A Korean reality TV show advertises for 8 contestants to take part in a new show where they will spend seven days in the Australian outback, competing in seven different games to see who survives to claim the US $1 Million prize. They are picked up at a remote Western Australian airport and driven through the night to a remote cabin where they are left to rest and prepare themselves for the first game on the following day.
The first challenge turns out to be your usual run of the mill Survivor type game, but things soon heat up after the winning team discovers that despite winning, they are all up for elimination, by form of a secret ballot. The looser is not impressed but has to say goodbye to the remaining seven contestants.
On returning to the cabin the seven find that the eliminated person’s bags and passports are still in the cabin. Confused but not overly worried, they go to bed, in anticipation of what the morning will hold.
The second day brings a new challenge, a treasure hunt, but when one of them finds the body of yesterdays eliminated contestant, things start to get a little freaky. Then when the show’s director kills the loosing contestant for the day, right in front of everyone, the films spins into a surreal survival horror.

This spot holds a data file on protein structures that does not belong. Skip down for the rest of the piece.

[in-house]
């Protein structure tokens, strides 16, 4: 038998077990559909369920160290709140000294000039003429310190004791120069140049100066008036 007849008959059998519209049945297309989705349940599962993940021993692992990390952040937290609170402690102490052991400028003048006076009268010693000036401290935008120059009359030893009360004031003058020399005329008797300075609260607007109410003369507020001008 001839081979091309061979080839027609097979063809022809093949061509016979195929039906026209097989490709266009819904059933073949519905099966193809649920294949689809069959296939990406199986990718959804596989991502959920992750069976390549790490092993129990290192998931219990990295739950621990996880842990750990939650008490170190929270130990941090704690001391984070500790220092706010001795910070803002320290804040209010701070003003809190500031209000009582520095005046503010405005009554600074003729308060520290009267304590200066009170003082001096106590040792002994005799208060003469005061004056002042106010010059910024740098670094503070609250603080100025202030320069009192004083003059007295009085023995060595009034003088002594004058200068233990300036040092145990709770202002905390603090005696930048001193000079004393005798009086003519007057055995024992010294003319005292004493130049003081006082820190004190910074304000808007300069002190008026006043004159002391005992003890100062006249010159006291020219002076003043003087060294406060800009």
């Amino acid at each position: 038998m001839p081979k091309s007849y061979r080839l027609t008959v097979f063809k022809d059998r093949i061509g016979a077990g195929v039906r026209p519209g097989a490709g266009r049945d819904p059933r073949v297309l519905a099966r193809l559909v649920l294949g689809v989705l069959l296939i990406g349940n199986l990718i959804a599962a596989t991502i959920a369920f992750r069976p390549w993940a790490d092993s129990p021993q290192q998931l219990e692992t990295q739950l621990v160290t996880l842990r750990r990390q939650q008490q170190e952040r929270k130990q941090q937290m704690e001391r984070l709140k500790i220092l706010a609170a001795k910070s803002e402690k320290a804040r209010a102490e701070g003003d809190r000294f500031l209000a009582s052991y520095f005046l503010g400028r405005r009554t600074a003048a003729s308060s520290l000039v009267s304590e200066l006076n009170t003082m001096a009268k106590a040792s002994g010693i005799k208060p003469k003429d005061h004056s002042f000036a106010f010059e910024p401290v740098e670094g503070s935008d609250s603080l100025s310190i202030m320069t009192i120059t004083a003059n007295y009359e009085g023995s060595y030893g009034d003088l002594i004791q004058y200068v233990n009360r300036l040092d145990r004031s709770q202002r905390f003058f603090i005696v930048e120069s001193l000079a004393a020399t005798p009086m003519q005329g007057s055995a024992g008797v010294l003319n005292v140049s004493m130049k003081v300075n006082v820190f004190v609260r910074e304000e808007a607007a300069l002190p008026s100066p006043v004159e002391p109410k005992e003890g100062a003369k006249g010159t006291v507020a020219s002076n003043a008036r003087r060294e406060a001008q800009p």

The remaining six contestants now realise that they are not in a reality TV show, but a battle for their lives, lost in the vast remote outback, and it’s up to them to turn n each other, turn on the game show host, or try to escape.
Whilst I have already called A Million a survival horror, it’s not really a horror film in the truest sense of the genre. You’d probably call it more of a high octane thriller, with a steadily rising body count. The story is weaved together with such skill, twisting back and forth that you’re constantly on edge, even when the pace slows down.
As a dedicated madman stalks his prey, setting up tests that will drive them to their deaths, people’s true characters come to the front, bringing even more uncertainty to the outcome.
This original take on the reality TV craze that doesn’t seem to be running out of steam (unfortunately), captivates you with it’s audacity and strings you along for the ride, finishing up with an ending that turns everything on it’s head that you will never see coming. Brilliant.
Reviewed by: Jonathan Read